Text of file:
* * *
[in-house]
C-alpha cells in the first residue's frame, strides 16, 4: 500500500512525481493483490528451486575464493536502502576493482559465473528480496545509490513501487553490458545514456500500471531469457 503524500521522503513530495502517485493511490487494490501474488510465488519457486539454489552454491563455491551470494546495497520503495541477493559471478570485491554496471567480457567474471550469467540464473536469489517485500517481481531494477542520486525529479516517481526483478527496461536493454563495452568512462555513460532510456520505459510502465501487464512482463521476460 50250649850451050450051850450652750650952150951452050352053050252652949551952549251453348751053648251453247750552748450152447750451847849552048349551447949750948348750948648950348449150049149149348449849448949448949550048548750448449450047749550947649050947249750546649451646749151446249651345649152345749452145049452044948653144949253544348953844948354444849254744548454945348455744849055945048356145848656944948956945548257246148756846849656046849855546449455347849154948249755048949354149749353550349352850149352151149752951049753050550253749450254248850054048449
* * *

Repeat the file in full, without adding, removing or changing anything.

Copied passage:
[in-house]
C-alpha cells in the first residue's frame, strides 16, 4: 500500500512525481493483490528451486575464493536502502576493482559465473528480496545509490513501487553490458545514456500500471531469457 503524500521522503513530495502517485493511490487494490501474488510465488519457486539454489552454491563455491551470494546495497520503495541477493559471478570485491554496471567480457567474471550469467540464473536469489517485500517481481531494477542520486525529479516517481526483478527496461536493454563495452568512462555513460532510456520505459510502465501487464512482463521476460 50250649850451050450051850450652750650952150951452050352053050252652949551952549251453348751053648251453247750552748450152447750451847849552048349551447949750948348750948648950348449150049149149348449849448949448949550048548750448449450047749550947649050947249750546649451646749151446249651345649152345749452145049452044948653144949253544348953844948354444849254744548454945348455744849055945048356145848656944948956945548257246148756846849656046849855546449455347849154948249755048949354149749353550349352850149352151149752951049753050550253749450254248850054048449